Although advocates of land taxes have been around for a long time, and there has recently been a revival of interest in the 19th century ideas of Henry George, most tax systems still greatly under-tax land and wealth. Effective lobbying has pushed back even modest plans for wealth taxes. But small wealth taxes – eg 1% a year – are unlikely to have big effects on location decisions. Moreover, there is a new twist in the story. As I’ve shown (in work with Indy Johar) one of the surprising features of an economy more based on intangibles is that much of the value created is captured by landowners, particularly owners of land in the hearts of cities like London, New York or Paris, as a windfall, even though they have done nothing to generate the value they benefit from. As I point out one of the biggest beneficiaries of the UK’s creative economy is the Duke of Westminster. So we need simpler overall taxes on wealth and not just income, but also more smartly targeted taxes to capture some of this rent, learning from the experience with other taxes to capture land value windfalls.
Few now dispute that significant carbon taxes have to be a central part of any 21st century tax reform. There are plenty of detailed proposals now in circulation – this is one part of the tax agenda where orthodox economics feels quite at home. The challenges are mainly political, including the detailed design of packages of reform to provide transitional relief to compensate some of the losers and counter the inevitable ferocious lobbying from the oil industry and their fellow travellers.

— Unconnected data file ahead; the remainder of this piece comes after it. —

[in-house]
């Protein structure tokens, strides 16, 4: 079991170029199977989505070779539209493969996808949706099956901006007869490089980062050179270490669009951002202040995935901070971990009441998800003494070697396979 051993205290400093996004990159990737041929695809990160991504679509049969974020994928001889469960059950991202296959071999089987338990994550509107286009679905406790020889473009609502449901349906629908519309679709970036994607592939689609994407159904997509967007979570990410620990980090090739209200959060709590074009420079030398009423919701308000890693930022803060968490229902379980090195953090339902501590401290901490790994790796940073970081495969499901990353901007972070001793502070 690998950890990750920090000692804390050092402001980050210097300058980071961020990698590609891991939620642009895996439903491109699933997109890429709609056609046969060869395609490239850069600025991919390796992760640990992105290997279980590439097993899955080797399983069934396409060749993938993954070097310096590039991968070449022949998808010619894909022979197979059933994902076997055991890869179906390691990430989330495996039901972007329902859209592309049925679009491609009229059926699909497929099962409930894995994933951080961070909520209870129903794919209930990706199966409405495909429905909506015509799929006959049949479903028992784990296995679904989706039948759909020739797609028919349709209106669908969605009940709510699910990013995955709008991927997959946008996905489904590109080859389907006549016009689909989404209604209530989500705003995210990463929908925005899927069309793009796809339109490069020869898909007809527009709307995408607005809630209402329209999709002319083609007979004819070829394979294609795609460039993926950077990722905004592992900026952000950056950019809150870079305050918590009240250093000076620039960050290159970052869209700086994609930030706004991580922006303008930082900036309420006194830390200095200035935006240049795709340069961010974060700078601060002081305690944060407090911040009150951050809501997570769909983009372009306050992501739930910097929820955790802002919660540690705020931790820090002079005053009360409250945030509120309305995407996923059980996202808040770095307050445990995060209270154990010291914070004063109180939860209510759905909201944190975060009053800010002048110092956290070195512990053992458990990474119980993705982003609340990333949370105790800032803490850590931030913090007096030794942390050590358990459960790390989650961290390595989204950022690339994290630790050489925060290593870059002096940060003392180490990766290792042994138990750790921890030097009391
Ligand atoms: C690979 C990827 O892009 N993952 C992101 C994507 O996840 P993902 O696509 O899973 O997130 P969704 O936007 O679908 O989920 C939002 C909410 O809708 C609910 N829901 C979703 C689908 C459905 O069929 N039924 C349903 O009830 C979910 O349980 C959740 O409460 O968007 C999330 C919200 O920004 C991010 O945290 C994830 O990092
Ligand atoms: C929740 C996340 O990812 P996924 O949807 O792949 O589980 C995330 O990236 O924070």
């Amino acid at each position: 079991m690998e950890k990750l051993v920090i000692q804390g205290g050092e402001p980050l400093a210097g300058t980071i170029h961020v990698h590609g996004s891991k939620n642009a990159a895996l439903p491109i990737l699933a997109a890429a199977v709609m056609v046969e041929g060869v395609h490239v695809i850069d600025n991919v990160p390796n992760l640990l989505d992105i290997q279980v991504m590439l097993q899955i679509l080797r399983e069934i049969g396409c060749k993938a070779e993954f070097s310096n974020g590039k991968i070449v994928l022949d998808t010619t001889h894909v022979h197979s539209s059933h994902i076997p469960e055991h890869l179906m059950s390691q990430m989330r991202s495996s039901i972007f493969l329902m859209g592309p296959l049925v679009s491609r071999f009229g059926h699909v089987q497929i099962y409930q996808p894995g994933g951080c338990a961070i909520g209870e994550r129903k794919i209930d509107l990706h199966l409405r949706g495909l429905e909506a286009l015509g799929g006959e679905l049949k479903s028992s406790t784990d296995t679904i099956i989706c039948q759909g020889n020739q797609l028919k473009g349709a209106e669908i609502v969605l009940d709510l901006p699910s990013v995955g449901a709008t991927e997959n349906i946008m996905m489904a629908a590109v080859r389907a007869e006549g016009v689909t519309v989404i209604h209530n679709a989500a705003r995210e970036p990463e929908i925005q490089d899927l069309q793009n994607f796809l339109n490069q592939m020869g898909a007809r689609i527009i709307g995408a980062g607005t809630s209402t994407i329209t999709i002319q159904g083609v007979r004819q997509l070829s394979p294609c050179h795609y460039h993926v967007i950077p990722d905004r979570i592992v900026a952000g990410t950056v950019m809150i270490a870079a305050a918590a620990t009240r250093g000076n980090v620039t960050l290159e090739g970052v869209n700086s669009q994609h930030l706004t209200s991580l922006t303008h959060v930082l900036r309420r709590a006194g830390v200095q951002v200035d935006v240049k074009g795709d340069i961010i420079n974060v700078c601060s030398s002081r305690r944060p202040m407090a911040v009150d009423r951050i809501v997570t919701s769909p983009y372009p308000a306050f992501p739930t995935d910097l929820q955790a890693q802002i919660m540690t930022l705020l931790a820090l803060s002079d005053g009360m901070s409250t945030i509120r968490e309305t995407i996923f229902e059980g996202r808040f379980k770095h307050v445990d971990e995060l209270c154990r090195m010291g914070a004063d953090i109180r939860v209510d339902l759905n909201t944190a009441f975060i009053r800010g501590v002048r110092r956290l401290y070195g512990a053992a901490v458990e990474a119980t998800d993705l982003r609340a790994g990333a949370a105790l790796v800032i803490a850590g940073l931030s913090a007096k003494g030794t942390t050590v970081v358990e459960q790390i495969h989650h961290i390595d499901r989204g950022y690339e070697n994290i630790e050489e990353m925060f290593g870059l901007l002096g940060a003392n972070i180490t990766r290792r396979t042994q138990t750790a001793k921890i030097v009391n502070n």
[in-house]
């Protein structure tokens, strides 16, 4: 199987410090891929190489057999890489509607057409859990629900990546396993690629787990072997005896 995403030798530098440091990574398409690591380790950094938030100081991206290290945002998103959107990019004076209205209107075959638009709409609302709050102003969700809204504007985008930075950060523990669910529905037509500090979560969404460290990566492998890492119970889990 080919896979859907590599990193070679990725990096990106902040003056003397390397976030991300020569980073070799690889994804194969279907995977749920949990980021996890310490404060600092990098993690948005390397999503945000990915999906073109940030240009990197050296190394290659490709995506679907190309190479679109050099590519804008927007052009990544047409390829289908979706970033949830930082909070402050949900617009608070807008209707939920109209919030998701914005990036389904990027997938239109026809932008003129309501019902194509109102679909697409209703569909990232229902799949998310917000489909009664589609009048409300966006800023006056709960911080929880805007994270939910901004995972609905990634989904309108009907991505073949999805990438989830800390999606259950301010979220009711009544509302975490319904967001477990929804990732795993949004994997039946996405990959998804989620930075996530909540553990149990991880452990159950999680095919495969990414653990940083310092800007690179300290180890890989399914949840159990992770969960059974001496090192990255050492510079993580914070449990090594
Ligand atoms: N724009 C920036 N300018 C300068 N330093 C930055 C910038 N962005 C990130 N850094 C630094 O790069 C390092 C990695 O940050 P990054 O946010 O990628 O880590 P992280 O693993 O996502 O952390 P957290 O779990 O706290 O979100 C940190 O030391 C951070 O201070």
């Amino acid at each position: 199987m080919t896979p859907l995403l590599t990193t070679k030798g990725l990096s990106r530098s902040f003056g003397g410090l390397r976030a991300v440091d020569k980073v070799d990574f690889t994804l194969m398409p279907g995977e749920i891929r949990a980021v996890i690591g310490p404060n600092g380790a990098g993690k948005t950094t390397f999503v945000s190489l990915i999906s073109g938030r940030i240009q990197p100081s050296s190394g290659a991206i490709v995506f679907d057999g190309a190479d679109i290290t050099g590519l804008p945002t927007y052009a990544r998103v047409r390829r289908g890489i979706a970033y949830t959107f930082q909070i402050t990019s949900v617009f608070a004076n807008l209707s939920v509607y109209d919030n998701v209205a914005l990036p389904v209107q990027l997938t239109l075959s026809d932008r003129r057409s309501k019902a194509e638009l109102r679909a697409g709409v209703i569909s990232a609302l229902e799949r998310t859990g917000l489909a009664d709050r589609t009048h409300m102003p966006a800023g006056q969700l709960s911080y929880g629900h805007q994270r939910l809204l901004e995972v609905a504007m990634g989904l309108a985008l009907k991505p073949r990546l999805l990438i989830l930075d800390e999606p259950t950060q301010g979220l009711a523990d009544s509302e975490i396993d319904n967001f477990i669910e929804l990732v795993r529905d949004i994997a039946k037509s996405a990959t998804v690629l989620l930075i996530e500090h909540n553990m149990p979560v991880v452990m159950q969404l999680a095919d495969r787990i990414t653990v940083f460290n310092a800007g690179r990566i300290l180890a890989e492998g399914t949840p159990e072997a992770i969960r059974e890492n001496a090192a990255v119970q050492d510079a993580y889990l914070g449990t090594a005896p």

Complexity tends to favour the rich and well-advised. This is why the case for periodic simplification is so strong, including flat taxes on all incomes (potentially combined with a flat allowance organised as a universal basic income). Progressives have in the past opposed flat taxes, which sound, well, unprogressive. But as part of a broader package of reform, and combined with either generous allowances or some form of UBI (which used to be described as a negative income tax), they make a lot of sense, particularly in a period when many people’s incomes are so lumpy and unpredictable.
Tax is a political relationship. But today the link between taxes paid and what is received is opaque and murky. This is why there are strong arguments for making it easier to see where tax goes. Some forms of hypothecation do this well – like the BBC licence fee that helps to protect our media system from the corruption and misinformation that has so undermined others. Although economists have good reasons to be sceptical of too much hypothecation, it can play an important political role in legitimating key services, and keeping them focused on the public they serve (and may be vital for services like the NHS and a future national care service). But even where there is no hypothecation there needs to be much more active communication to taxpayers of where their money actually goes, with annual tax forms setting out with clear visualisations how many pounds, dollars or Euros went respectively to pensions, health, defense and education. Research shows both that the public is very misinformed on where their money goes, but that when they are well-informed they tend to be broadly supportive.